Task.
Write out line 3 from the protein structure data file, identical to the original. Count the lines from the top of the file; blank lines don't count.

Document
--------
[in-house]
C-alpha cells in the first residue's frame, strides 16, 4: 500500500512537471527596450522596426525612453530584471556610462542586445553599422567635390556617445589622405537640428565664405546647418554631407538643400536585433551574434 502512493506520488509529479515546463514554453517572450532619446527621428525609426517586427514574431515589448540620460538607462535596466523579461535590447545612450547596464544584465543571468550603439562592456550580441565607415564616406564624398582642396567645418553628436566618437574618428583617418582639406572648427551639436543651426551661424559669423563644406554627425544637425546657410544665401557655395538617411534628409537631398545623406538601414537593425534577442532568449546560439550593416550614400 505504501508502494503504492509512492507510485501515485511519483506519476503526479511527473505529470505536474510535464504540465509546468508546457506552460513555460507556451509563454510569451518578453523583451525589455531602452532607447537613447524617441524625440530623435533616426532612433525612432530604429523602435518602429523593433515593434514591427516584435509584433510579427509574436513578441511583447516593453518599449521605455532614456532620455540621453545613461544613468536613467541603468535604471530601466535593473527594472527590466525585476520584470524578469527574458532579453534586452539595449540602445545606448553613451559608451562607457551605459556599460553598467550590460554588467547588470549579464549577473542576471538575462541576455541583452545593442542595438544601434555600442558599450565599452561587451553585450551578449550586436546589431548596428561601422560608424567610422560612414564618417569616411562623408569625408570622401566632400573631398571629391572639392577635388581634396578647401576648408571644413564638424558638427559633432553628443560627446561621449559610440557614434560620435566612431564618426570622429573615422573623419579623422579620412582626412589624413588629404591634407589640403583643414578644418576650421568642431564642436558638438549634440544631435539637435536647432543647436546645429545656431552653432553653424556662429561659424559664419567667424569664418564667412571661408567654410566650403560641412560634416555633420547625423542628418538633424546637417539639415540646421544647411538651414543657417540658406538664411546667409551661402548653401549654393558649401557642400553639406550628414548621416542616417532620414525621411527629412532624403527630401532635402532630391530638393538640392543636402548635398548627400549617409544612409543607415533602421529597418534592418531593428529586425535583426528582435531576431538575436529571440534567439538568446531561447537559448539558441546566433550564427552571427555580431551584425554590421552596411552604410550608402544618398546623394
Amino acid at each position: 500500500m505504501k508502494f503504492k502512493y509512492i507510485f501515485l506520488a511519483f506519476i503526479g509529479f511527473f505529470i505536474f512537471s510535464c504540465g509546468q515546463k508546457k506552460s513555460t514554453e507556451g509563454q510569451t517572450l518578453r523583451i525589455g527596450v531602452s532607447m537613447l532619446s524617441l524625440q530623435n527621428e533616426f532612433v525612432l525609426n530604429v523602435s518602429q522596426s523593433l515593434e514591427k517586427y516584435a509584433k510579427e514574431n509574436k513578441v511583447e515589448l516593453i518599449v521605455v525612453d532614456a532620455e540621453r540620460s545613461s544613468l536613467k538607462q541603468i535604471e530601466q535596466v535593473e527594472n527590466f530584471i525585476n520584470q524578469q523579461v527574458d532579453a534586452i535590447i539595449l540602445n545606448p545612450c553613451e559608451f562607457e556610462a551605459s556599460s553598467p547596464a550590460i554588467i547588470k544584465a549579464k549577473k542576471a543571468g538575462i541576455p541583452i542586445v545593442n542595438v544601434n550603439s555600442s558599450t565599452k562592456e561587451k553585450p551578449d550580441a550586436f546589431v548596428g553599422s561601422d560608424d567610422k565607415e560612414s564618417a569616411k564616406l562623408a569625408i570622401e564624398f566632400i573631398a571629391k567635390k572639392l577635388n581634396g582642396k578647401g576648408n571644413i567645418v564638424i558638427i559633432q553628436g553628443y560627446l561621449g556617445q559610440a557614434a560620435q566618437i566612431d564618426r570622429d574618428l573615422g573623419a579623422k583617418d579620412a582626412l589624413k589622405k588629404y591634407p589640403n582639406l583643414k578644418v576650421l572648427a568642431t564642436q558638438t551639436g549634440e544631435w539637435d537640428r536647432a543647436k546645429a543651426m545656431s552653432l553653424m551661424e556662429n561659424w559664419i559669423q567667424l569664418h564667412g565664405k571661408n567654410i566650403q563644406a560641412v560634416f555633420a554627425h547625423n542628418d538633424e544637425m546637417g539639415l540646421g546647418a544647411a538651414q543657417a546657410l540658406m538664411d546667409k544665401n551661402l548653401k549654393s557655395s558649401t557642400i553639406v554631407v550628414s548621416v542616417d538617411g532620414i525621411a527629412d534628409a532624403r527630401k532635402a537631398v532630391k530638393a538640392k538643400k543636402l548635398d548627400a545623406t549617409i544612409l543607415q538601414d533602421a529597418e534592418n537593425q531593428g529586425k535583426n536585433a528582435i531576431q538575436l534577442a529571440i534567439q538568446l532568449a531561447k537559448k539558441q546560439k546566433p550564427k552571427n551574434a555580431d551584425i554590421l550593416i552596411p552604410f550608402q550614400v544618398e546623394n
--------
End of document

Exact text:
Amino acid at each position: 500500500m505504501k508502494f503504492k502512493y509512492i507510485f501515485l506520488a511519483f506519476i503526479g509529479f511527473f505529470i505536474f512537471s510535464c504540465g509546468q515546463k508546457k506552460s513555460t514554453e507556451g509563454q510569451t517572450l518578453r523583451i525589455g527596450v531602452s532607447m537613447l532619446s524617441l524625440q530623435n527621428e533616426f532612433v525612432l525609426n530604429v523602435s518602429q522596426s523593433l515593434e514591427k517586427y516584435a509584433k510579427e514574431n509574436k513578441v511583447e515589448l516593453i518599449v521605455v525612453d532614456a532620455e540621453r540620460s545613461s544613468l536613467k538607462q541603468i535604471e530601466q535596466v535593473e527594472n527590466f530584471i525585476n520584470q524578469q523579461v527574458d532579453a534586452i535590447i539595449l540602445n545606448p545612450c553613451e559608451f562607457e556610462a551605459s556599460s553598467p547596464a550590460i554588467i547588470k544584465a549579464k549577473k542576471a543571468g538575462i541576455p541583452i542586445v545593442n542595438v544601434n550603439s555600442s558599450t565599452k562592456e561587451k553585450p551578449d550580441a550586436f546589431v548596428g553599422s561601422d560608424d567610422k565607415e560612414s564618417a569616411k564616406l562623408a569625408i570622401e564624398f566632400i573631398a571629391k567635390k572639392l577635388n581634396g582642396k578647401g576648408n571644413i567645418v564638424i558638427i559633432q553628436g553628443y560627446l561621449g556617445q559610440a557614434a560620435q566618437i566612431d564618426r570622429d574618428l573615422g573623419a579623422k583617418d579620412a582626412l589624413k589622405k588629404y591634407p589640403n582639406l583643414k578644418v576650421l572648427a568642431t564642436q558638438t551639436g549634440e544631435w539637435d537640428r536647432a543647436k546645429a543651426m545656431s552653432l553653424m551661424e556662429n561659424w559664419i559669423q567667424l569664418h564667412g565664405k571661408n567654410i566650403q563644406a560641412v560634416f555633420a554627425h547625423n542628418d538633424e544637425m546637417g539639415l540646421g546647418a544647411a538651414q543657417a546657410l540658406m538664411d546667409k544665401n551661402l548653401k549654393s557655395s558649401t557642400i553639406v554631407v550628414s548621416v542616417d538617411g532620414i525621411a527629412d534628409a532624403r527630401k532635402a537631398v532630391k530638393a538640392k538643400k543636402l548635398d548627400a545623406t549617409i544612409l543607415q538601414d533602421a529597418e534592418n537593425q531593428g529586425k535583426n536585433a528582435i531576431q538575436l534577442a529571440i534567439q538568446l532568449a531561447k537559448k539558441q546560439k546566433p550564427k552571427n551574434a555580431d551584425i554590421l550593416i552596411p552604410f550608402q550614400v544618398e546623394n